Hurkyl's Sum

  • #1
quantumdude
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Congratulations Hurkyl, you're famous.

This was a thread that he started in PF v2.0, and which I participated in. I made a copy of it because I left it unfinished.

Prove:

Σ0ooarctan(1/(n2+n+1))=π/2

My (as yet incomplete) solution:

Parametrize the sum as follows:
S(a)=Σ0ooarctan(a/(n2+n+1))
S'(a)=Σ0oo(n2+n+1)/(a2+(n2+n+1)2)

That gets rid of the nasty arctan function.

My approach will be to find the sum of S'(a) and integrate with respect to 'a' with the limits 0<a<1. That will give me:
S(1)-S(0)=S(1), which is the original sum.

To be continued...
 

Answers and Replies

  • #2
Hurkyl
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I had forgotten I put that here!

That new sum still doesn't look pretty, but that doesn't mean it can't be summed! I'll be watching to see where you go from there!
 
  • #3
bogdan
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I think I have a solution...

1/(n^2+n+1)=(n+1-n)/[1+n(n+1)]...

Let tan(a) = n+1; tan(b) = n;

arctan(1/(n^2+n+1))=arctan(tan(a)-tan(b)/(1+tan(a)*tan(b)))=
=arctan(tan(a-b))=a-b=arctan(n+1)-arctan(n)...

So arctan(1/(n^2+n+1))=arctan(n+1)-arctan(n)...
Suming we obtain sum = arctan(infinity)-arctan(0) = pi/2...

Is it good ?
 
  • #4
quantumdude
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Originally posted by bogdan
arctan(tan(a)-tan(b)/(1+tan(a)*tan(b)))=
=arctan(tan(a-b))

How did you jump from the first line to the second?
 
  • #5
Originally posted by bogdan
I think I have a solution...
...
Is it good ?
[/B]

IT SURE IS!!! AWESOME, BRILLIANT solution, actually!!!

My compliments, Dario

Originally posted by Tom
How did you jump from the first line to the second?

The formula used is simply the one for the tangent of a sum(difference) of arcs
tan(a-b)=(tan(a)-tan(b))/(1+tan(a)*tan(b))
 
  • #6
quantumdude
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Well, I guess I'm going to scrap my solution then.
 
  • #7
Hurkyl
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Bah don't give up!

I've seen at least one pretty solution that didn't use that cheap trick, it would be interesting to see another one!
 
  • #8
Originally posted by Hurkyl
Bah don't give up!

I've seen at least one pretty solution that didn't use that cheap trick, it would be interesting to see another one!

The solution is actually good and brilliant since it uses a good hint of insight for the decomposition of the fraction and a pretty much unknown formula for addition of inverse trigonometric functions but if you want to give us your definition of "cheap trick" I am curious to read it!

Said that, I am sure that Tom's approach can take somewhere at least the idea to focus on a derivate sum and integrate. I am not sure about the functional form he has chosen but it is a possibility...

Dario
 
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  • #9
Hurkyl
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I was just teasing. :smile: I guess I didn't make it all that clear, though.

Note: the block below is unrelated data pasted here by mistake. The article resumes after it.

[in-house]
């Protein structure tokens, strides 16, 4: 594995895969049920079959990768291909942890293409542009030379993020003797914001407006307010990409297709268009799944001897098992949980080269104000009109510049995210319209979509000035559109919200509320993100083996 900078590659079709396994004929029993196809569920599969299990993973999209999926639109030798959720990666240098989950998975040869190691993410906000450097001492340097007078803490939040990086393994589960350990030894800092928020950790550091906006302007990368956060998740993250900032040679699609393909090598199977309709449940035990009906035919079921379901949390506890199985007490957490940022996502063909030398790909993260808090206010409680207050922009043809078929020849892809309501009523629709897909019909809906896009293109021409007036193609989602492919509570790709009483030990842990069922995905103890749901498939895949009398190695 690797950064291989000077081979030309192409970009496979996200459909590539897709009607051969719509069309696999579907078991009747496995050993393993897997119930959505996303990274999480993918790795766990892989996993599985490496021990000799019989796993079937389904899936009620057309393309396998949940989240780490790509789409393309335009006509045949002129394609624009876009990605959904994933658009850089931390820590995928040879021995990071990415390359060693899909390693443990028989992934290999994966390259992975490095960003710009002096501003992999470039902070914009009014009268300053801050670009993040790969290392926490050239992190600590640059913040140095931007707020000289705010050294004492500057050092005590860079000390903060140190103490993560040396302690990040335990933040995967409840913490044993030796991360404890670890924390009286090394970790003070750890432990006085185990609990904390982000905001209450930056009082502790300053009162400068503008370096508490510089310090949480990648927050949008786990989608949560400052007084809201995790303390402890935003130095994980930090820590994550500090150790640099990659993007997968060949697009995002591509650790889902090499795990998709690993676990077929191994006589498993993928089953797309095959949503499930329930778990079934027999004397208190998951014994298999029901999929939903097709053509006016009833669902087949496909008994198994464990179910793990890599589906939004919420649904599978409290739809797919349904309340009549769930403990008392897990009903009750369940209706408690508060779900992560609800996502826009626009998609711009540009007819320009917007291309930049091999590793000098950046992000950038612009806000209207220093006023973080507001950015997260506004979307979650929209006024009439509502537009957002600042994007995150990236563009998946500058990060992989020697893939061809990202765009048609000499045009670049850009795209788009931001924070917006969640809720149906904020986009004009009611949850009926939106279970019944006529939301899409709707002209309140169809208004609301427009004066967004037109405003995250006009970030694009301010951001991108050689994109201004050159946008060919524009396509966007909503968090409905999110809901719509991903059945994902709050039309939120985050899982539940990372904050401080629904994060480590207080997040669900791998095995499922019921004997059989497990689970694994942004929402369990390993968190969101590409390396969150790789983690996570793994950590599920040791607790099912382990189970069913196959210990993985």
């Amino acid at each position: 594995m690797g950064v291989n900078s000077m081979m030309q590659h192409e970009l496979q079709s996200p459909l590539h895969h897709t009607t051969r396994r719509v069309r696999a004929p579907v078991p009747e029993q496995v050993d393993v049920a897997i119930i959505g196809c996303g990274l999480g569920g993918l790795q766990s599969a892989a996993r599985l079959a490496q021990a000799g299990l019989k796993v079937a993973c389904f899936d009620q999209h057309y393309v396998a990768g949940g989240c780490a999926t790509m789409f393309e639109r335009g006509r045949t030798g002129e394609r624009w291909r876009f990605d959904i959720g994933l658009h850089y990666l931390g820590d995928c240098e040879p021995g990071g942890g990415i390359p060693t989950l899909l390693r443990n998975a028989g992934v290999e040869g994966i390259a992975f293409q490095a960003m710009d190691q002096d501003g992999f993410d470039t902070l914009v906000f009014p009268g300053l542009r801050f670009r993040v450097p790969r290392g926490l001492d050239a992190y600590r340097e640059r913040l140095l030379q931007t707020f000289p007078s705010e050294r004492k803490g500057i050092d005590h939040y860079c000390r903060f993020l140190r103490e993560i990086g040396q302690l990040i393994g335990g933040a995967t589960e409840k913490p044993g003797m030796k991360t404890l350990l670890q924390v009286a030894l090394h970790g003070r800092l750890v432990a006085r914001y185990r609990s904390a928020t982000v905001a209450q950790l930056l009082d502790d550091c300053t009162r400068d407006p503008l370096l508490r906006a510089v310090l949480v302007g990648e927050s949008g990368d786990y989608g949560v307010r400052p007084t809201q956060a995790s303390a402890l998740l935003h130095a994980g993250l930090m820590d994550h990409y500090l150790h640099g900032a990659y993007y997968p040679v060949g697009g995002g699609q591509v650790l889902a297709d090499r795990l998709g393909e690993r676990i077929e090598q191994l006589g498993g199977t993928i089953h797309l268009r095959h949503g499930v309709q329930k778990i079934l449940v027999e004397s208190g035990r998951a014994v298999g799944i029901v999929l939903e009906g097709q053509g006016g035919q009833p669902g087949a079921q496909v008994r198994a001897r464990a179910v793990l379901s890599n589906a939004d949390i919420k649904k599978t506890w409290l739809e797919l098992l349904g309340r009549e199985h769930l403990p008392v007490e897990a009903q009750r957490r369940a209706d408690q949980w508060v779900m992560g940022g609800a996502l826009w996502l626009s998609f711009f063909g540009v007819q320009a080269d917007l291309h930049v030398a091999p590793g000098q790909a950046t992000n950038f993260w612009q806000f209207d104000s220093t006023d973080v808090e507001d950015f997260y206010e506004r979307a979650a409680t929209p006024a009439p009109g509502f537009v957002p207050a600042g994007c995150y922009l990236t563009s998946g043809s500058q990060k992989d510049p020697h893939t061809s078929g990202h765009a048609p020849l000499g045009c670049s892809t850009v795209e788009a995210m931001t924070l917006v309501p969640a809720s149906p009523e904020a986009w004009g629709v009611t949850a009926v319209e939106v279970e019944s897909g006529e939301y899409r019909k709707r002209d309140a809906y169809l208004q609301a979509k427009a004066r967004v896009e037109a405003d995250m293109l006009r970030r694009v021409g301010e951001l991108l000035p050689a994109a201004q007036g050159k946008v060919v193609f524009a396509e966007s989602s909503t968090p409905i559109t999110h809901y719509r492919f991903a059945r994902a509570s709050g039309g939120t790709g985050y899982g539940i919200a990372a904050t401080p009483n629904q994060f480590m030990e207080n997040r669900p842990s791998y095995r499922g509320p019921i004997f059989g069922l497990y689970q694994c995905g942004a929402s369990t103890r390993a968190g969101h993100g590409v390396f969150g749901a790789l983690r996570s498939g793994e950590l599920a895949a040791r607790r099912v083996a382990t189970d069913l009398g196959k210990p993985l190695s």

I derived the sum via that very argument, and I present it as a challenge problem because I know how difficult it would be to spot.
 
  • #10
gotcha ;)
 
  • #11
bogdan
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I hate using derivatives to "compute" sums...
 
  • #12
metacristi
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Bogdan's great solution remembered me that arctg[1/(n2+n+1)] can be convenably rewritten using some discrete math considerations and trigonometry also.

If dx is a positive variation (not necessarilly infinitesimal) around a parameter x then we have:

arctan(x+dx)-arctan(x)=arctan[dx/(1+x*dx+x2)] (1)

where I used the trigonometric formula

arctan(a)-arctan(b)=arctan[(a-b)/(1+a*b)] (2)

If we replace in (1) x with n and put the condition that the step is dx=1 --->

arctan(n+1)-arctan(n)=arctan[1/(1+n+n2)] (3)

After simplifying the terms the initial sum can be rewritten as:

S=limk->00∑;from n=0 to k arctan[1/(1+n+n2)]

S=limk->00arctan[k+1]=arctan(00)=π/2.

Of course I've written all these only in order to check some HTML mathematical symbols :-).

[edit to correct some gramatical mistakes]
 
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  • #13
bogdan
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Yeap...
arctan(dx/(1+x*dx+x^2))/dx=1/(1+x^2)...
because...
arctan(dx/(1+x*dx+x^2))/dx=arctan(dx/(1+x*dx+x^2))/(dx/(1+x*dx+x^2))*1/(1+x*dx+x^2)=1*1/(1+x^2)....because lim arctanx/x=1, x->0...
So...we obtain the "derivative" for arctan...
 
  • #14
metacristi
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Tom

I've just realized that you can also find the sum S of the series &#8721n=0&#8734 arctan[1/(n2+n+1)] by calculating the integral:

I=&#8747x=0&#8734 arctan[1/(x2+x+1)]

Indeed the function f(x)=arctan[1/(x2+x+1)] is continuous and decreasing over the interval [0,&#8734] and f(1)=term[1],f(2)=term[2] and so on.I is the seeked sum when n->&#8734.

[edit to add]

Of course I am wrong.At most the comparation with the above integral proves that the series is convergent...
 
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